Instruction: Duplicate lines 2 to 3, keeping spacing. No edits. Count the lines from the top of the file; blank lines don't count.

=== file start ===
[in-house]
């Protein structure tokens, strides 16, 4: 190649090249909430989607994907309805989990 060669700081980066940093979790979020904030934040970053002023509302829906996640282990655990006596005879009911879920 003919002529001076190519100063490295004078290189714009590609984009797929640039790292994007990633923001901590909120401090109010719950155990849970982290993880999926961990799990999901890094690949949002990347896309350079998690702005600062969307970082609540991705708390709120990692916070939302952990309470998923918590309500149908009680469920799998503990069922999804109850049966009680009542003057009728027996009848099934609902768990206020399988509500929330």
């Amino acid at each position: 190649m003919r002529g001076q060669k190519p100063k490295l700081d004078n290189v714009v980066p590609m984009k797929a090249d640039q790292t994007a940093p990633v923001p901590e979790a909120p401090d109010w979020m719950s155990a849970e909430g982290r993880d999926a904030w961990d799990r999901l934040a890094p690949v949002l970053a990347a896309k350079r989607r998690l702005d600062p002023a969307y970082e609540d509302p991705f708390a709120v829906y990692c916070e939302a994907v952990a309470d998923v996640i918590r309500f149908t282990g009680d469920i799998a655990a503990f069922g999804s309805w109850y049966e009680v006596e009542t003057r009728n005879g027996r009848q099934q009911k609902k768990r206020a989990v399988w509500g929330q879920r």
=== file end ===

């Protein structure tokens, strides 16, 4: 190649090249909430989607994907309805989990 060669700081980066940093979790979020904030934040970053002023509302829906996640282990655990006596005879009911879920 003919002529001076190519100063490295004078290189714009590609984009797929640039790292994007990633923001901590909120401090109010719950155990849970982290993880999926961990799990999901890094690949949002990347896309350079998690702005600062969307970082609540991705708390709120990692916070939302952990309470998923918590309500149908009680469920799998503990069922999804109850049966009680009542003057009728027996009848099934609902768990206020399988509500929330």
């Amino acid at each position: 190649m003919r002529g001076q060669k190519p100063k490295l700081d004078n290189v714009v980066p590609m984009k797929a090249d640039q790292t994007a940093p990633v923001p901590e979790a909120p401090d109010w979020m719950s155990a849970e909430g982290r993880d999926a904030w961990d799990r999901l934040a890094p690949v949002l970053a990347a896309k350079r989607r998690l702005d600062p002023a969307y970082e609540d509302p991705f708390a709120v829906y990692c916070e939302a994907v952990a309470d998923v996640i918590r309500f149908t282990g009680d469920i799998a655990a503990f069922g999804s309805w109850y049966e009680v006596e009542t003057r009728n005879g027996r009848q099934q009911k609902k768990r206020a989990v399988w509500g929330q879920r």